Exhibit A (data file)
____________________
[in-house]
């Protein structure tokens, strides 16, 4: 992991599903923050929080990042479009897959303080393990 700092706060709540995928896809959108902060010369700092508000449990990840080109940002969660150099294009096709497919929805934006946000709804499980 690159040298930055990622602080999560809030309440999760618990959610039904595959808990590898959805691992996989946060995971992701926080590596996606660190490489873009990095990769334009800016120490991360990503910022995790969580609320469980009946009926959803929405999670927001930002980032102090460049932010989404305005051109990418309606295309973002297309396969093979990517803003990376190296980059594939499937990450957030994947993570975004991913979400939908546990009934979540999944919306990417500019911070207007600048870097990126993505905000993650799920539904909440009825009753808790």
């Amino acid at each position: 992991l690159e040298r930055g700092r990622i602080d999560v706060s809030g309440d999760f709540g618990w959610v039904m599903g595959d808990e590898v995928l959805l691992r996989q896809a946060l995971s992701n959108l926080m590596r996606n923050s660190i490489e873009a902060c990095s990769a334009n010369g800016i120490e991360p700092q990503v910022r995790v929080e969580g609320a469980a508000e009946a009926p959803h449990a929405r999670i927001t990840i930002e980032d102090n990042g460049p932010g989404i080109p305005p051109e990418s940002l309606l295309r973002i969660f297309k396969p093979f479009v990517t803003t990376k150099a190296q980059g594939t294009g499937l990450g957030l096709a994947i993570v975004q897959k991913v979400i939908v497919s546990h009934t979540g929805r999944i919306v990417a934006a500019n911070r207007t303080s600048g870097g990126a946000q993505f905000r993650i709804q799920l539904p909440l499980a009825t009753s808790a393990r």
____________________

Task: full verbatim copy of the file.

[in-house]
């Protein structure tokens, strides 16, 4: 992991599903923050929080990042479009897959303080393990 700092706060709540995928896809959108902060010369700092508000449990990840080109940002969660150099294009096709497919929805934006946000709804499980 690159040298930055990622602080999560809030309440999760618990959610039904595959808990590898959805691992996989946060995971992701926080590596996606660190490489873009990095990769334009800016120490991360990503910022995790969580609320469980009946009926959803929405999670927001930002980032102090460049932010989404305005051109990418309606295309973002297309396969093979990517803003990376190296980059594939499937990450957030994947993570975004991913979400939908546990009934979540999944919306990417500019911070207007600048870097990126993505905000993650799920539904909440009825009753808790």
């Amino acid at each position: 992991l690159e040298r930055g700092r990622i602080d999560v706060s809030g309440d999760f709540g618990w959610v039904m599903g595959d808990e590898v995928l959805l691992r996989q896809a946060l995971s992701n959108l926080m590596r996606n923050s660190i490489e873009a902060c990095s990769a334009n010369g800016i120490e991360p700092q990503v910022r995790v929080e969580g609320a469980a508000e009946a009926p959803h449990a929405r999670i927001t990840i930002e980032d102090n990042g460049p932010g989404i080109p305005p051109e990418s940002l309606l295309r973002i969660f297309k396969p093979f479009v990517t803003t990376k150099a190296q980059g594939t294009g499937l990450g957030l096709a994947i993570v975004q897959k991913v979400i939908v497919s546990h009934t979540g929805r999944i919306v990417a934006a500019n911070r207007t303080s600048g870097g990126a946000q993505f905000r993650i709804q799920l539904p909440l499980a009825t009753s808790a393990r």